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Wheel Components The following article cover the components related to a vehicle’s wheels. These components, which include the wheel hubs, bearings, rims, tires, and fasteners, are found on both driving and non-driving axles.
Wheel Bearings The wheel bearings form a low-friction connection between the rotating wheels and the stationary vehicle. All wheel bearings are antifriction bearings. Antifriction bearings consist of three basic parts: the inner race, the rolling element, and the outer race. Other parts of antifriction bearings include the bearing cage, which keeps the individual rolling elements separated as they turn, and seals or shields, which keep lubricant in and dirt and water out.
Wheel bearings must be carefully selected to deal with types of loads, maximum bearing speed, where the bearing will be used on the vehicle, and what the vehicle is used for. Overall bearing size, as well as the size of the rolling elements, must be determined to give the longest service without unnecessary weight and size.
Wheel Rims Wheel rims are the connection between the hub and the tire. The tire is installed on the rim, and the rim is bolted to the hub. In many cases, rims are made of stamped steel. Parts of the rim are stamped into shape and then welded into a final form. The center section contains the wheel mounting holes. On some wheels, an extra stamping is used to attach the wheel cover,
The flange holds the tire in place once it is installed and inflated. Steel rims are relatively light and reduce the amount of unsprung weight. They are also durable and cheap to manufacture. Some steel rims are chrome plated for appearance, while others are painted and used with wheel covers.
Modern vehicles are increasingly using rims made of materials other than steel. These rims are usually called custom rims. Common materials for custom rims are aluminum, aluminum-magnesium alloys, and composites of graphite and plastic.
Tires Tires perform two jobs: they cushion shocks and provide traction. In their role as cushioning devices, they can be considered part of the suspension system. As traction devices, they transmit engine power, as well as braking and turning efforts, to the road.
Tire Construction The external parts of the tire are the tread and the sidewalls. Tread designs vary depending on the tire’s application. The sidewalls form the support for the treads. The tread and sidewalls are a blend of natural rubber and a synthetic rubber called neoprene. The internal parts of the tires are composed of plies and belts. The plies are layers of tire cord that form the general shape of the tire. Tire cords can be made of various fabric materials, including nylon, rayon, polyester, aramid, Kevlar, or fiberglass. The belts are installed directly under the tread and can be made of the same materials as the plies. Some belts are made of steel.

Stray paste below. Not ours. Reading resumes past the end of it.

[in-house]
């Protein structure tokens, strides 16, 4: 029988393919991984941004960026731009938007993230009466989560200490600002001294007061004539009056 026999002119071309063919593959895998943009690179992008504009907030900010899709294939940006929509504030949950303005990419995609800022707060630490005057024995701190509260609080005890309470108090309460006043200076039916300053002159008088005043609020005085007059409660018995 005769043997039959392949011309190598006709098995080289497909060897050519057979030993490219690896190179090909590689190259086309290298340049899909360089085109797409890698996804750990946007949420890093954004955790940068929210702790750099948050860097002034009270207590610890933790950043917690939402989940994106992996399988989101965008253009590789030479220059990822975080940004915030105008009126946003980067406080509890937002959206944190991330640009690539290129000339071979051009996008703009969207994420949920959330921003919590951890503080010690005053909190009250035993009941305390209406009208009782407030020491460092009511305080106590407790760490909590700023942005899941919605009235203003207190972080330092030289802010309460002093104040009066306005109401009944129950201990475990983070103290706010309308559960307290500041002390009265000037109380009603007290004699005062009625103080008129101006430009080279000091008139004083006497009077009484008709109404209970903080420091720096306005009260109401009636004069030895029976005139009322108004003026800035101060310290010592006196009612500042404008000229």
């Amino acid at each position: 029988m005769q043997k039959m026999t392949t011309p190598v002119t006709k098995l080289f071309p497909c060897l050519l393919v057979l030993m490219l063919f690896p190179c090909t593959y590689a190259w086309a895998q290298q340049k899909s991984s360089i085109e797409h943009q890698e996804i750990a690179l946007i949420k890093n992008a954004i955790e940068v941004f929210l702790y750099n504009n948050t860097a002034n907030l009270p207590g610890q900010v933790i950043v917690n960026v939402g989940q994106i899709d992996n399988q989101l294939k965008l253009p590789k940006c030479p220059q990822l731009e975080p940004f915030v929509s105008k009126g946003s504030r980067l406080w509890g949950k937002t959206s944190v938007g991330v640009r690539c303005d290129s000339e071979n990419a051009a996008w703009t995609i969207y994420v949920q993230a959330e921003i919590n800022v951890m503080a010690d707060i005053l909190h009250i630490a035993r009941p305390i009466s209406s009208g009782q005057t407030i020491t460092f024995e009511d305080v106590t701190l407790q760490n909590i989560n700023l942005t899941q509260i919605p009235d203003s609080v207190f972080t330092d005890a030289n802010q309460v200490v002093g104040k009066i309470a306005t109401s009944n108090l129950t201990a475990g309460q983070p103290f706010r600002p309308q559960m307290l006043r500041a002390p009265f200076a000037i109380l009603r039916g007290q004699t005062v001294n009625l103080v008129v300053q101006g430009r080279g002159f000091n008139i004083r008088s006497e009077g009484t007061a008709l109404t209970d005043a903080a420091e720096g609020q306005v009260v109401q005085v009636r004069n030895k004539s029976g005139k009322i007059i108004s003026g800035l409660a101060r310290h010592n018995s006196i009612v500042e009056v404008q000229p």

All modern tires are radial tires. In a radial tire, the cords in the plies cross the centerline of the tire at a right angle to the tread. Older tires were called bias tires. In a bias tire, the cords cross the centerline on a bias, or a slant. Almost all radial tires have one or two belts, which reduce tread squirming,
Wheel Fasteners An important factor in wheel and tire design is the way the rim is mounted to the hub or axle flange. On almost all cars and trucks, the hub or axle flange contains the wheel studs. Most wheel studs are threaded bolts or studs pressed into the hub or flange. A knurled area on the rear section of the stud cuts into the hub or axle metal to keep the stud from loosening. The head of the stud resembles a bolt head and is wider than the hole in the hub or flange. The head keeps the stud from coming completely through the hole. To precisely center the wheel, a central part of the hub or flange is slightly raised and holds the center of the rim in position.
To install the wheel, the holes in the center section of the rim are placed over the studs and lug nuts are threaded. onto the studs. The lug nuts can then be tightened in a cross or star pattern. The tapered end of each lug nut matches a tapered area in the wheel mounting hole. The matching tapers help center the wheel. On most steel wheels, the lug nuts can be tightened by hand or with an impact wrench. Custom wheels have different metal expansion rates than the steel and iron hubs, and the lug nuts must be tightened to a specific torque.
A few imported vehicles use a somewhat different design. Instead of studs, the hub or flange has threaded holes. Tapered lug bolts are installed through the wheel and threaded into the holes. As with lug nuts, tightening is very important.